Passing rates for Common Core New York state tests were selected so that they would match SAT college readiness rates. Principal Carol Burris of New York City’s South Side High School described the process in a Washington Post article titled “The scary way Common Core test ‘cut scores’ are selected”.
One of the first steps in the process was the creation of a report requested by State Education Commissioner John King.
… The College Board was asked to correlate SAT scores with college grades to create probabilities of college success….
These SAT college readiness scores were then used to “inform” the selection of state test cut scores for grades three through eight.
After coming up with three scores — 540 in math, 560 in reading and 530 in writing– the College Board determined the percentage of New York students who achieved those SAT scores. Those percentages were used to “inform” the cut score setting committee. As the committee went through questions, according to member Dr. Baldassarre-Hopkins, the SED helpers said, “If you put your bookmark on page X for level 3 [passing], it would be aligned with these data [referring to the college readiness data],” thus nudging the cut score where they wanted it to be.
The state test cut scores that were ultimately selected align suspiciously close to the SAT college readiness scores.
When the cut scores were set, the overall proficiency rate was 31 percent–close to the commissioner’s prediction. The proportion of test takers who score 1630 on the SAT is 32 percent. Coincidence? Bet your sleeveless pineapple it’s not. Heck, the way I see it, the kids did not even need to show up for the test.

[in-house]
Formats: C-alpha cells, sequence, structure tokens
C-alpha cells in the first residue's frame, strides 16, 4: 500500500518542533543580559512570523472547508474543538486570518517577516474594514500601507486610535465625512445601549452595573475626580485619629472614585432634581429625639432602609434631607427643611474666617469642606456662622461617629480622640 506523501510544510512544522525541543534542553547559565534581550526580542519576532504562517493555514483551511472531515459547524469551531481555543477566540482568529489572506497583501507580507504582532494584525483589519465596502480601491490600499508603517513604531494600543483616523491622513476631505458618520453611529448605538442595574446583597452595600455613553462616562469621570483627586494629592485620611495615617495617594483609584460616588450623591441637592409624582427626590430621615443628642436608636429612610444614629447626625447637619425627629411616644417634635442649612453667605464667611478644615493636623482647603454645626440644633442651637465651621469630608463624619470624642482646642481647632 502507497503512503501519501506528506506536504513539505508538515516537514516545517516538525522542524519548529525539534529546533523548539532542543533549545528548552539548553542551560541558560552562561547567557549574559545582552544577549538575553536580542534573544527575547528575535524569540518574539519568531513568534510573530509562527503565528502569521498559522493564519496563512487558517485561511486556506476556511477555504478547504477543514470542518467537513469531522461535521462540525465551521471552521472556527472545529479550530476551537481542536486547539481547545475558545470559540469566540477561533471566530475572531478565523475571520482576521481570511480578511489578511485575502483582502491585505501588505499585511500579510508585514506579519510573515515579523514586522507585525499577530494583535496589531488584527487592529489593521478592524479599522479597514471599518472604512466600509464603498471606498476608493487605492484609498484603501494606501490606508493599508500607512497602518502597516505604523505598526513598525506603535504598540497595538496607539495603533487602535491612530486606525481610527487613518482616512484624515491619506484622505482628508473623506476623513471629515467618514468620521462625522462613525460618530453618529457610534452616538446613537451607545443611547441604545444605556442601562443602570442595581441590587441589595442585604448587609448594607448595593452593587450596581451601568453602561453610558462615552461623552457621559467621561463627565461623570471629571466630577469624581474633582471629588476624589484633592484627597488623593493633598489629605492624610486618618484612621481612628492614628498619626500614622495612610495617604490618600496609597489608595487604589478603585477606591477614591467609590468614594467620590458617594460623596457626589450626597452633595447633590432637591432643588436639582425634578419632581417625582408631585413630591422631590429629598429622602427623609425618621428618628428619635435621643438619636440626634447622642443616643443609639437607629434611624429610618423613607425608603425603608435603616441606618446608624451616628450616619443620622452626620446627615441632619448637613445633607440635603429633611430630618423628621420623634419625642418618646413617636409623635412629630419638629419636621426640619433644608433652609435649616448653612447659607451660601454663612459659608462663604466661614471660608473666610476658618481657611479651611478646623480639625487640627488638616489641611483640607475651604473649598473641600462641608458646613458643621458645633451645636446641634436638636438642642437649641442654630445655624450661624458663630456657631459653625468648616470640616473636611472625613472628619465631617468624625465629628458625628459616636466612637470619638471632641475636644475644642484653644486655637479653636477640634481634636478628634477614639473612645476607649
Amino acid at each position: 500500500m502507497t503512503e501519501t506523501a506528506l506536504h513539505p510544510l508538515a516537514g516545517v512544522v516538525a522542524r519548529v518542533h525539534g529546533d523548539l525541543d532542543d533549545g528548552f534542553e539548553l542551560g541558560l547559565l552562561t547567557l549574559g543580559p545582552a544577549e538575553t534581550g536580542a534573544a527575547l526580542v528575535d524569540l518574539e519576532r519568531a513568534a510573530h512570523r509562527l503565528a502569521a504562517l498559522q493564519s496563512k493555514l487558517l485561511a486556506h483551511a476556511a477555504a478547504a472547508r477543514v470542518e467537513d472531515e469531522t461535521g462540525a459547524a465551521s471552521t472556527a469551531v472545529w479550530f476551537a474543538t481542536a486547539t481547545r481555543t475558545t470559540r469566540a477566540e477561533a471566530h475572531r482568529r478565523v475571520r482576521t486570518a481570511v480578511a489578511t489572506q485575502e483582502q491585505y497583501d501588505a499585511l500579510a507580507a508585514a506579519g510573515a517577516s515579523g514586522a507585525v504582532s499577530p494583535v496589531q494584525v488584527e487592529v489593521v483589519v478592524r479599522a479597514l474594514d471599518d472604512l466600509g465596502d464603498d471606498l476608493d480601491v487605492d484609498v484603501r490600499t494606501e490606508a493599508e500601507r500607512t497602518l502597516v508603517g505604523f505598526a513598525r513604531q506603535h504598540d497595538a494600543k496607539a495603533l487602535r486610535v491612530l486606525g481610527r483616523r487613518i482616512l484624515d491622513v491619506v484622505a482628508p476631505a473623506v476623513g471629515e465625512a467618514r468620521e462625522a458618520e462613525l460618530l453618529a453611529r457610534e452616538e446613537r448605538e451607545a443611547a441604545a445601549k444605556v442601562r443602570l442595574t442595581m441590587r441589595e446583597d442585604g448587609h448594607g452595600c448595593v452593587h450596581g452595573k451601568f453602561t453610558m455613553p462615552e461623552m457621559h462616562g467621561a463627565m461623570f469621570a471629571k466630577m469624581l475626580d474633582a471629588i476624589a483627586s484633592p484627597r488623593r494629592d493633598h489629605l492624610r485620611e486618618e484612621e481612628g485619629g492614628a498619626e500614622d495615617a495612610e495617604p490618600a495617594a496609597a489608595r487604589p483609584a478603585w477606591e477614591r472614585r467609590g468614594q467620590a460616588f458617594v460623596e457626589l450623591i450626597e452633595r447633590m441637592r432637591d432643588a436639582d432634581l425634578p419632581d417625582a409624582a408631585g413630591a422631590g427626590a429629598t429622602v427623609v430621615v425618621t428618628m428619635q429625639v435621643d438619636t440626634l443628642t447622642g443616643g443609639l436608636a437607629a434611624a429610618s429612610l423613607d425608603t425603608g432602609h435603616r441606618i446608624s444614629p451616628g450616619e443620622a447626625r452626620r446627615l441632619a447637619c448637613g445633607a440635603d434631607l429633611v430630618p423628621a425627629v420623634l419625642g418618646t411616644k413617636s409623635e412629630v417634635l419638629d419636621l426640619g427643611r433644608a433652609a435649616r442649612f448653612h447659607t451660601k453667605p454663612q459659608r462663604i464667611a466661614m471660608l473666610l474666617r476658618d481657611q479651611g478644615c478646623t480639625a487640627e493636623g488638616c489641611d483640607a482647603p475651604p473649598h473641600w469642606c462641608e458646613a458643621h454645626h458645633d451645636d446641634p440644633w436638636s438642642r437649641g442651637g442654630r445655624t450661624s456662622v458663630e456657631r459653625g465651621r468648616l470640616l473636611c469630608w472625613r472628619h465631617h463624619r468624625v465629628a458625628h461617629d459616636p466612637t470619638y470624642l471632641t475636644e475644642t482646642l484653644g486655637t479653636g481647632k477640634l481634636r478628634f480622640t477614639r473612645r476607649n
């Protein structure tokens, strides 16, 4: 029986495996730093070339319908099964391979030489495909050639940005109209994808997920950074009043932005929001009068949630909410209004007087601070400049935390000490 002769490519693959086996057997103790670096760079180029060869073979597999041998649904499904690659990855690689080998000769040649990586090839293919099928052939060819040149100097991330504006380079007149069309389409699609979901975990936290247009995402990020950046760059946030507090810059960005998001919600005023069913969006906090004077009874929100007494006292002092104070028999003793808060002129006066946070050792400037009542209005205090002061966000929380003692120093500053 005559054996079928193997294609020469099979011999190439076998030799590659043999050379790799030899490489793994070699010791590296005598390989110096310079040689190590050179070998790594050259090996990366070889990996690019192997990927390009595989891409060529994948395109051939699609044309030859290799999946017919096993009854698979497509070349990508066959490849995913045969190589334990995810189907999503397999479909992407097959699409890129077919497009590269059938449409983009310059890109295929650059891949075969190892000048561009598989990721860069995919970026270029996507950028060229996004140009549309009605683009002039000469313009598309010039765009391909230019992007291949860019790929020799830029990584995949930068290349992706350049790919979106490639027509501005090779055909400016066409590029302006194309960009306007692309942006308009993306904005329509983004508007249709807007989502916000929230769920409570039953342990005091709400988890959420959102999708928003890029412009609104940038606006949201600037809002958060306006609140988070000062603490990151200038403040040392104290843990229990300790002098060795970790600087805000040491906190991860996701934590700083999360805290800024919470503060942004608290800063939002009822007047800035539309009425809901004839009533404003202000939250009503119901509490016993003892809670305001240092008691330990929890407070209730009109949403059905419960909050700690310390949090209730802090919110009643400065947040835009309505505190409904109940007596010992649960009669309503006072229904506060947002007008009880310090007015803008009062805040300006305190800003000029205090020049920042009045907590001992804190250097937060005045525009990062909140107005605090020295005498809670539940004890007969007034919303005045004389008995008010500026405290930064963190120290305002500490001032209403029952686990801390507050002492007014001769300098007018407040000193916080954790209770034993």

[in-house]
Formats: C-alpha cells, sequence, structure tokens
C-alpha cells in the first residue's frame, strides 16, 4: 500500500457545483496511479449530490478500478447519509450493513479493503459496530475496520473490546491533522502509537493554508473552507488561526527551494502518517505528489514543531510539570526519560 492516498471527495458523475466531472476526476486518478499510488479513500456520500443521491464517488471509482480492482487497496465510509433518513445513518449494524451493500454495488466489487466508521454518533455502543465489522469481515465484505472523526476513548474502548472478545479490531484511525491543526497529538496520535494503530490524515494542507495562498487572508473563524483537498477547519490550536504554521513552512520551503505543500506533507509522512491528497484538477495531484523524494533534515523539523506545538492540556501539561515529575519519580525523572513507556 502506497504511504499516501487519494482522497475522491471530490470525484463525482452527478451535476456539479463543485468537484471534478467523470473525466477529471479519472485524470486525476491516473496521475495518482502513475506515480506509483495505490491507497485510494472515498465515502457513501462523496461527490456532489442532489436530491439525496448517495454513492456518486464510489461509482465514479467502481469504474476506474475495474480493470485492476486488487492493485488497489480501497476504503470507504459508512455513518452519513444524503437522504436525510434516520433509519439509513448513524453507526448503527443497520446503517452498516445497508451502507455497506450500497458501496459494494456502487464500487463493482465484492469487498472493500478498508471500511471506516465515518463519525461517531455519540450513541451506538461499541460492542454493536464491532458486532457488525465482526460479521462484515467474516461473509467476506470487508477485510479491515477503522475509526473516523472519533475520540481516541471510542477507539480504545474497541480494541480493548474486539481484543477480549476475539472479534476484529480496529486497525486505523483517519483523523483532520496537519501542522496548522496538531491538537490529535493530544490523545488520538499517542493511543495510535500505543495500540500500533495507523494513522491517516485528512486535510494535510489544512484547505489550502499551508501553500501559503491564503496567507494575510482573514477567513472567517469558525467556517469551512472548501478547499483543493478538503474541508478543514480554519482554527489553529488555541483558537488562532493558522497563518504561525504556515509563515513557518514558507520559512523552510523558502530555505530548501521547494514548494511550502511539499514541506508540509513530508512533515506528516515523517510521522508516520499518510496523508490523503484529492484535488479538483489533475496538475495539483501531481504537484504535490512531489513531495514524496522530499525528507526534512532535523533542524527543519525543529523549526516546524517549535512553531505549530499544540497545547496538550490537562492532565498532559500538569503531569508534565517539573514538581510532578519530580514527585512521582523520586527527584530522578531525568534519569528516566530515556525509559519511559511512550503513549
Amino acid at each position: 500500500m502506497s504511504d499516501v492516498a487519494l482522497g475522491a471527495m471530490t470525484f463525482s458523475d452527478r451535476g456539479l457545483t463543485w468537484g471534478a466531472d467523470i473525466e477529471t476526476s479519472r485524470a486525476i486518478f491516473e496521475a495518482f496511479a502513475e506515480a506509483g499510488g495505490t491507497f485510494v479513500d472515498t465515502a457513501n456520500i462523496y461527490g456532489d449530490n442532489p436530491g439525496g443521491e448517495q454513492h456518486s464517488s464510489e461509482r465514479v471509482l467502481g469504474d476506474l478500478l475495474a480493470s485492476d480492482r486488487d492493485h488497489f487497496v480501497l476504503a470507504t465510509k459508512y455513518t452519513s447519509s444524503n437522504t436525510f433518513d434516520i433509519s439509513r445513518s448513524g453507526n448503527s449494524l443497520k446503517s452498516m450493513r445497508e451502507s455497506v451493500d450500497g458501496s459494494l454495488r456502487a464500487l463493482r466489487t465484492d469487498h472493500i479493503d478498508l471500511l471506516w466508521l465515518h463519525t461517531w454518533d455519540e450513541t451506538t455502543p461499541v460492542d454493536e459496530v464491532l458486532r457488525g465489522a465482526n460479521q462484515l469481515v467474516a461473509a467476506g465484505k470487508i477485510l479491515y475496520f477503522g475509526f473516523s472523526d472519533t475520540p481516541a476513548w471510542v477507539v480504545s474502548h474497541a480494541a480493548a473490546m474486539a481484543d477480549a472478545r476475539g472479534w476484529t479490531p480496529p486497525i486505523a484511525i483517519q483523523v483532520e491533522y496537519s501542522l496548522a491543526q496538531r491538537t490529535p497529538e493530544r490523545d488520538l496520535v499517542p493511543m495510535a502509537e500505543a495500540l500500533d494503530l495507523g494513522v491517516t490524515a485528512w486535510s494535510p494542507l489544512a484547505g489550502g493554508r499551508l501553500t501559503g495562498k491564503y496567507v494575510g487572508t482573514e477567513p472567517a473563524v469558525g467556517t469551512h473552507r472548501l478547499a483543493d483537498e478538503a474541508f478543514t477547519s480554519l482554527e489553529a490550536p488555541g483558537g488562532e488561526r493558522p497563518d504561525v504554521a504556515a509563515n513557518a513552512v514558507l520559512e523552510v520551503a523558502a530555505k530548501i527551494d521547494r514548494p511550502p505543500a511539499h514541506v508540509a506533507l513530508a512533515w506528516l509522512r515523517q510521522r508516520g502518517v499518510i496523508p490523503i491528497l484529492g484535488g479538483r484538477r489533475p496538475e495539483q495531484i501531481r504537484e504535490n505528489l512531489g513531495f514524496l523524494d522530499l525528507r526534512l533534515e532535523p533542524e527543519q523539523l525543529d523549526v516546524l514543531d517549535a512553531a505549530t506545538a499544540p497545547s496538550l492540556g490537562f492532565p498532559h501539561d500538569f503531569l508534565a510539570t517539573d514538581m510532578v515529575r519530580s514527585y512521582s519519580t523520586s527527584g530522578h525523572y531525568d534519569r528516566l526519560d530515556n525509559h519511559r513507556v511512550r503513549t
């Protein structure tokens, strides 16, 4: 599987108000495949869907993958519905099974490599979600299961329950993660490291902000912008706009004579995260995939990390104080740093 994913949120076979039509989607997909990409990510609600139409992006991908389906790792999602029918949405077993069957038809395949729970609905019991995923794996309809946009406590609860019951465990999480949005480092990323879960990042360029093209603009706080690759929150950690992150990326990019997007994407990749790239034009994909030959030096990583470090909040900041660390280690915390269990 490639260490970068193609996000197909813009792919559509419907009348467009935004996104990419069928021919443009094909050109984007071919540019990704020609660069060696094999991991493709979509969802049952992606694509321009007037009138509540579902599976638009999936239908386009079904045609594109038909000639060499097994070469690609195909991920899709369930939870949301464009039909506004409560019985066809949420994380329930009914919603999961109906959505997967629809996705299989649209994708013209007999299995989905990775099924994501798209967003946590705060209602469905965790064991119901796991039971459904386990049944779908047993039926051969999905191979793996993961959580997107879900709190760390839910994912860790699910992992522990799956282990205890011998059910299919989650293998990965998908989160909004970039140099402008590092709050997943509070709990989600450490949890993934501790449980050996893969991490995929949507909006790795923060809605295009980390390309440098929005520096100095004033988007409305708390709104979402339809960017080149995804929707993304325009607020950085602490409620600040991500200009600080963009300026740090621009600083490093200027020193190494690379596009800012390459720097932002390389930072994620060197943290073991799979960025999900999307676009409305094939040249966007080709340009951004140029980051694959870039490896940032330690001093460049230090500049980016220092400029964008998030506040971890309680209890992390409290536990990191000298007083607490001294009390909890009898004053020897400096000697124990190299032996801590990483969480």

In a way, it makes sense. Common Core Standards were created to prepare students for college, so it could be argued that students now in grade school would be as poorly prepared for college as students who have recently taken the SAT. But the process seems to have been carried out backwards, without looking objectively at the test questions.
Burris puts it this way.
Here is the bottom line. There is no objective science by which we can predict future college readiness using grades 3-8 test scores. You can, at best make assumptions, based on correlations, with score thresholds that are capricious. To make college readiness predictions for 8-year-olds is absurd and unkind.
I think you can assess whether an 8-year-old is on track for college readiness, but obviously with limited precision. However, I appreciate the point Burris makes. Moreover, considering the botched implementation of other aspects of CCS, I am inclined to be suspicious about the validity of the cut scores used in the New York state tests.
A local newspaper reported that some committee members involved in selecting cut scores believed “the process was so tightly controlled that the results were inevitable”.